Gold prices were knocked out of their recent tight trading range in New York this morning, as a clutch of stop-loss orders were triggered. This sent spot gold down over $10 an ounce and spot silver down 20 cents.
This morning's reversal was encouraged by a moderately stronger dollar. The British pound is also rallying, giving a one-two punch to the euro. The dollar was essentially flat yesterday, much like most other markets, as investors remain skittish ahead of the global central bankers' meeting in Jackson Hole, WY.
Wall St has given back yesterday's gains this morning, but volatile action today means it is too early to call a direction. Oil prices are being pressured by the US dollar, as well as yesterday's surprise gain in US crude stockpiles reported by industry trade group the American Petroleum Institute.
Tuesday Market Action
Gold prices yesterday saw spot gold log a marginal loss, down $1.70 to $1,336.90. December gold futures gained $2.70 to settle at $1,346.10 an ounce.
Spot silver lost nine cents to end at $18.78, while September silver gained 6.3 cents to settle at $18.922 an ounce.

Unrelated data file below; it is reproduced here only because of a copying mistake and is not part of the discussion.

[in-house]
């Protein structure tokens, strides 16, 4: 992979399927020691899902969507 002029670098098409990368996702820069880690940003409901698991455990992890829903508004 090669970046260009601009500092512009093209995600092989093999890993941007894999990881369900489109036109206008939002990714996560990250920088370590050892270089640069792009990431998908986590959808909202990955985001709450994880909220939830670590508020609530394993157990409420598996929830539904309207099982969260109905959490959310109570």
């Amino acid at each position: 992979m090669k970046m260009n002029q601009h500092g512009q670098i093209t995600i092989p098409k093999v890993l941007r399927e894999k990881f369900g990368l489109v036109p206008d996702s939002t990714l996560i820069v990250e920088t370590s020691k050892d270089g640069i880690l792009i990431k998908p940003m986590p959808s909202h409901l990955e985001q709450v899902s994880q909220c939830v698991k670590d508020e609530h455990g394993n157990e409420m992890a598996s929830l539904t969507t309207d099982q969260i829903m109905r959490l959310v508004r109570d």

Yesterday's announcement of a surprise build in US oil stockpiles of 4.5 million barrels compared to expectations of a 500,000 barrel draw came after oil futures had settled for the day. Oil rode rumors higher yesterday that Iran might agree to a production cut. WTI gained 1.5% to settle at $48.10, while Brent finished up 1.6% to end at $49.96 a barrel.
Stocks were basically flat Tuesday, as most traders hit the sidelines ahead of Fed boss Janet Yellen's speech at the Jackson Hole central bankers' conference at 10am Friday. The Dow ended up by 0.1%, the S&P 500 gained 0.2%, while the Nasdaq was the winner, with a gain of 0.3%.
On the Brexit front, Deputy leader of German Chancellor Angela Merkel's conservative Christian Democrats party Michael Fuchs said that Britian's attempts to keep unfettered financial access to the EU would not succeed. Called "passporting," it allows any EU bank to trade throughout the Common Market with no need to establish operations and headquarters in each member nation.
Fuchs said that the issue was non-negotiable, stating “If you’re member of a club you have certain benefits, but if you’re out, you will not have the benefits any more,” He continued, “I really think this is something that’s not negotiable, the so-called banking passport.”
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